Time for a coffee break, but figuring out the maze of ethical labelling on shelves can leave you spinning. Here's a quick guide to decoding all that mumbo-jumbo that comes with your brew (and, no, I'm not talkin' any of that grande half-caf, no-whip BS).
No nasty chemicals have been used to grow or process these beans, and special attention is paid to maintaining soil fertility and biodiversity. Traditional canopy cover keeps your coffee cool and happy in the shade. As bucolic as all of that sounds, there are no criteria for protecting workers or promising them a fair wage despite how labour-intensive coffee farming can be. (You try pulling weeds by hand.) Best in combo with the fair trade label.
CERTIFIED FAIR TRADE
Grown by small-scale farmers who are better paid than their counterparts and are part of indy democratic co-ops. Ecologically sensitive practices should be in place, but the coffee won't be organic unless the label says so. The fair trade system isn't perfect, and policing half a million farmers around the world to make sure they're living up to the standards is certainly difficult. Plus, growers only make a fraction of the $10 to ?$18 a bag you might pay in the store. Still, at least you know your java is funding access to health care, education and low- or no-interest loans. Best to look for fair trade beans from small vendors like Merchants of Green Coffee instead of big daddy gouger Starbucks.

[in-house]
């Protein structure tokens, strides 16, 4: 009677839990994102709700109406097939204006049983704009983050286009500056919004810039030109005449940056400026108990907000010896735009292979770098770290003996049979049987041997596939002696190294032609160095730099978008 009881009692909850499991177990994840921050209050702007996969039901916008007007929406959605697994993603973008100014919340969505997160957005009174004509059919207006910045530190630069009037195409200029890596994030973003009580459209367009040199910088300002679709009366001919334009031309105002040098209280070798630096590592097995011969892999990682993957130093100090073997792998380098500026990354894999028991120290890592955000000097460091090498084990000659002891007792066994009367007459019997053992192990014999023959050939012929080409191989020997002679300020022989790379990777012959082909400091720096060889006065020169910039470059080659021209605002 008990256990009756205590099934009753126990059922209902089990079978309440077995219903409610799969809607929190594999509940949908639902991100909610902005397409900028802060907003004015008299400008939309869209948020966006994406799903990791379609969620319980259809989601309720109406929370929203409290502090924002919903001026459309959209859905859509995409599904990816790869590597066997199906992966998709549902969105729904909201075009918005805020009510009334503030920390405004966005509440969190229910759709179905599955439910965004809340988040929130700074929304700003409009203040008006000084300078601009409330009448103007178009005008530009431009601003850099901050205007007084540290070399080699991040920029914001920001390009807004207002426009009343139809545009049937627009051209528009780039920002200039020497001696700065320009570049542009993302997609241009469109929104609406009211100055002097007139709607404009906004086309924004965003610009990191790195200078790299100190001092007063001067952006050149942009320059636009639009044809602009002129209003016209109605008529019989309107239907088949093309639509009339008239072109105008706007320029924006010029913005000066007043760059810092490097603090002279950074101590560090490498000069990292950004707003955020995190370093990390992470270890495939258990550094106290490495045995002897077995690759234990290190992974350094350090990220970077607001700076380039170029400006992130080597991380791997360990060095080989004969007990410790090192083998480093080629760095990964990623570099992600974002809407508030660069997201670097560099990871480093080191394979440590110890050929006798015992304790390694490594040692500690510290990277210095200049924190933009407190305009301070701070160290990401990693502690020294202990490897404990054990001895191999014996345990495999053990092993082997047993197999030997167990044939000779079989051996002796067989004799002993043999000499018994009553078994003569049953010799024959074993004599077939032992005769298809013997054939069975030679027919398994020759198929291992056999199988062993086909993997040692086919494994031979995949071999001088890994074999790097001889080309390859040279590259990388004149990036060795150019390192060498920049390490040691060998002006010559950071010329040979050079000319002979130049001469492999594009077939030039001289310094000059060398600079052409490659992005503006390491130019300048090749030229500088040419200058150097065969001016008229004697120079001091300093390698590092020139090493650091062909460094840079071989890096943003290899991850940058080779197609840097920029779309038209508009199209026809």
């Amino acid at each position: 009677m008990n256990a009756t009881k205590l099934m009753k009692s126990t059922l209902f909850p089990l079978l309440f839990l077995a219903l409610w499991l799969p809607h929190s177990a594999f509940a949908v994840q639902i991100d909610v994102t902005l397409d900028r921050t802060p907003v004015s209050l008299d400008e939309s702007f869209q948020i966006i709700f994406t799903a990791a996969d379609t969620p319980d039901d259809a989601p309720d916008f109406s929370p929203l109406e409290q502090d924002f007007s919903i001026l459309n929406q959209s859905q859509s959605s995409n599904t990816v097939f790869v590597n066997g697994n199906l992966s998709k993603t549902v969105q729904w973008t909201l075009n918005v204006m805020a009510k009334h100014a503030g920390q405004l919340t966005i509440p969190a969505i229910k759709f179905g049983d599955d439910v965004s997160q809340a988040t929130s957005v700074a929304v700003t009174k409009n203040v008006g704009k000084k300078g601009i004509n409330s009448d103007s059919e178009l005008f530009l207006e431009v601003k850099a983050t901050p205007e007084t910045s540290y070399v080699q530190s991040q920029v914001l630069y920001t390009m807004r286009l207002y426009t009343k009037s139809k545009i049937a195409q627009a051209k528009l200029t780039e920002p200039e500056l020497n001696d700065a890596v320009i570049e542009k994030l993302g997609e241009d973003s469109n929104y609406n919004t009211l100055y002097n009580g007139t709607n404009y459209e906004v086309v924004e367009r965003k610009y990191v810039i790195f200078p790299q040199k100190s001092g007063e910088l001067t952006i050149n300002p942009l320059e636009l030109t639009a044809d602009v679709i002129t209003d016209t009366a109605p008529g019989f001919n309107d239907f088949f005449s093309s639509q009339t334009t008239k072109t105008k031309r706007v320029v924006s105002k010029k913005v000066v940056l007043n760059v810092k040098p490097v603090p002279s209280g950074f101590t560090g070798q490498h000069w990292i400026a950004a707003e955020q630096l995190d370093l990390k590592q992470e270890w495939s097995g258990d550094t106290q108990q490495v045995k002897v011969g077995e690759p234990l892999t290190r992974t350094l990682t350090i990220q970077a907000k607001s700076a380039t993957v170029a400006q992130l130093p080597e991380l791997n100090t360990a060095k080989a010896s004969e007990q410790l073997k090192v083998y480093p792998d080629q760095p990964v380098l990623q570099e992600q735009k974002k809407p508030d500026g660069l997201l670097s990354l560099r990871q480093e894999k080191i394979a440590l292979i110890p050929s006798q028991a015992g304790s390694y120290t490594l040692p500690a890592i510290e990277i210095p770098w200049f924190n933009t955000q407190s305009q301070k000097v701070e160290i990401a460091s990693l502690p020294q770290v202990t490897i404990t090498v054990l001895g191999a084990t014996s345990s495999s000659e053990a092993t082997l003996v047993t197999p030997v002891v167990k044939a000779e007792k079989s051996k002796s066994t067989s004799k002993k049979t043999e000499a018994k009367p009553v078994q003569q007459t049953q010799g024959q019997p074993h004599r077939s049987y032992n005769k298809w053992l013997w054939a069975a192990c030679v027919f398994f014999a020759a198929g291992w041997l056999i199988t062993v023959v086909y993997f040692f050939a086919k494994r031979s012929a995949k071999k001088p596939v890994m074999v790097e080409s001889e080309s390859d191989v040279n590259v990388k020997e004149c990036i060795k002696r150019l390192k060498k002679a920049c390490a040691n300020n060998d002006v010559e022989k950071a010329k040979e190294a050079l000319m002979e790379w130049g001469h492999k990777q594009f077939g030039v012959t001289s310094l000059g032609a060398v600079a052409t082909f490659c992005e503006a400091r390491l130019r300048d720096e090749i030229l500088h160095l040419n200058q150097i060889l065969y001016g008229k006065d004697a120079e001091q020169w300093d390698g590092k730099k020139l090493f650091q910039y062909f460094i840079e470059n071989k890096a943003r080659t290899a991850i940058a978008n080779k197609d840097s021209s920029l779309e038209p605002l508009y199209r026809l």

Planted the traditional way, under the forest canopy where it's moist and cool. Sun-grown coffee may have higher yields, but it requires way more synthetic fertilizers and attracts fewer birds (a natural pest control), leading to more pesticide use.
Shade-grown and certified organic from Latin America. (The criteria were developed by the Smithsonian Migratory Bird Center of the National Zoo in Washington, DC). Every time you buy a bag, 25 cents goes to the Smithsonian's research and conservation programs.
Not organic, but family farmers use integrated pest management techniques to reduce pesticide use. Other sustainable practices include growing coffee in the shade and planting native plants in buffer zones along rivers and streams. Workers should also be paid fairly and be given access to clean drinking water.
Don't assume the word "green" has anything to do with the environment. This just tells you the coffee hasn't yet been roasted. That's not to say it can't be green and fair trade, organic, etc.
Two steps beyond organic. Really, you can't get beans grown any more in sync with the earth than ones grown according to the cycles of the moon and the stars and sprinkled with water in which crystals have marinated. Some seriously holistic java, man.